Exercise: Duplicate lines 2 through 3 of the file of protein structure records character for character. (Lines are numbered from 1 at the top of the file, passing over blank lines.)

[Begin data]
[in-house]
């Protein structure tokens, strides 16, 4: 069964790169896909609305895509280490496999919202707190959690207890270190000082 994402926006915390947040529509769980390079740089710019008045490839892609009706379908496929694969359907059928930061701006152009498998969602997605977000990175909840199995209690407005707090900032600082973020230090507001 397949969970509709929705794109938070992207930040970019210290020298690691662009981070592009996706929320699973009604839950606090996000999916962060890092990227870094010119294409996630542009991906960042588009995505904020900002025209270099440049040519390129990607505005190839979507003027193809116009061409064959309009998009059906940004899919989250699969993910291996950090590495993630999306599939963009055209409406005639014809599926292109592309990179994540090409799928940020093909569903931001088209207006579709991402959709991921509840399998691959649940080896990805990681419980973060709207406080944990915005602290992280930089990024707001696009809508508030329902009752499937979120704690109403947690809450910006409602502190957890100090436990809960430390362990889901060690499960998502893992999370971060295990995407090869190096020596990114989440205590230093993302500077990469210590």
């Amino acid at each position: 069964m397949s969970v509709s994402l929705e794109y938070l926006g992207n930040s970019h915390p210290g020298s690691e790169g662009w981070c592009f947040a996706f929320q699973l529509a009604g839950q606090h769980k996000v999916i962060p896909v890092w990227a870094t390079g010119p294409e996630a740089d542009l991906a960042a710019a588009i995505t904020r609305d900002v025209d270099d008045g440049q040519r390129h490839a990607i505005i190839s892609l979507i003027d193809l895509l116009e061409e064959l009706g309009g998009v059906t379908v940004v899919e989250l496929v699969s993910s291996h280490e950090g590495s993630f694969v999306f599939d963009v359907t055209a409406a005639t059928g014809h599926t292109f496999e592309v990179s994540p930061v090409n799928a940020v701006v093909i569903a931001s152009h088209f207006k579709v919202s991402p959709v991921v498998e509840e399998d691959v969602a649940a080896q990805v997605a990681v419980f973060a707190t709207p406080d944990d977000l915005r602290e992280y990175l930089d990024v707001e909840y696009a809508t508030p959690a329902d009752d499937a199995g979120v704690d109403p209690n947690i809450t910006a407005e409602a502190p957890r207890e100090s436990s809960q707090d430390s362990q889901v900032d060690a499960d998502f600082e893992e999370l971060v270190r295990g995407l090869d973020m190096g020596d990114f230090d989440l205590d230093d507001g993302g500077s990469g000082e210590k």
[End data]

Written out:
């Protein structure tokens, strides 16, 4: 069964790169896909609305895509280490496999919202707190959690207890270190000082 994402926006915390947040529509769980390079740089710019008045490839892609009706379908496929694969359907059928930061701006152009498998969602997605977000990175909840199995209690407005707090900032600082973020230090507001 397949969970509709929705794109938070992207930040970019210290020298690691662009981070592009996706929320699973009604839950606090996000999916962060890092990227870094010119294409996630542009991906960042588009995505904020900002025209270099440049040519390129990607505005190839979507003027193809116009061409064959309009998009059906940004899919989250699969993910291996950090590495993630999306599939963009055209409406005639014809599926292109592309990179994540090409799928940020093909569903931001088209207006579709991402959709991921509840399998691959649940080896990805990681419980973060709207406080944990915005602290992280930089990024707001696009809508508030329902009752499937979120704690109403947690809450910006409602502190957890100090436990809960430390362990889901060690499960998502893992999370971060295990995407090869190096020596990114989440205590230093993302500077990469210590």
């Amino acid at each position: 069964m397949s969970v509709s994402l929705e794109y938070l926006g992207n930040s970019h915390p210290g020298s690691e790169g662009w981070c592009f947040a996706f929320q699973l529509a009604g839950q606090h769980k996000v999916i962060p896909v890092w990227a870094t390079g010119p294409e996630a740089d542009l991906a960042a710019a588009i995505t904020r609305d900002v025209d270099d008045g440049q040519r390129h490839a990607i505005i190839s892609l979507i003027d193809l895509l116009e061409e064959l009706g309009g998009v059906t379908v940004v899919e989250l496929v699969s993910s291996h280490e950090g590495s993630f694969v999306f599939d963009v359907t055209a409406a005639t059928g014809h599926t292109f496999e592309v990179s994540p930061v090409n799928a940020v701006v093909i569903a931001s152009h088209f207006k579709v919202s991402p959709v991921v498998e509840e399998d691959v969602a649940a080896q990805v997605a990681v419980f973060a707190t709207p406080d944990d977000l915005r602290e992280y990175l930089d990024v707001e909840y696009a809508t508030p959690a329902d009752d499937a199995g979120v704690d109403p209690n947690i809450t910006a407005e409602a502190p957890r207890e100090s436990s809960q707090d430390s362990q889901v900032d060690a499960d998502f600082e893992e999370l971060v270190r295990g995407l090869d973020m190096g020596d990114f230090d989440l205590d230093d507001g993302g500077s990469g000082e210590k």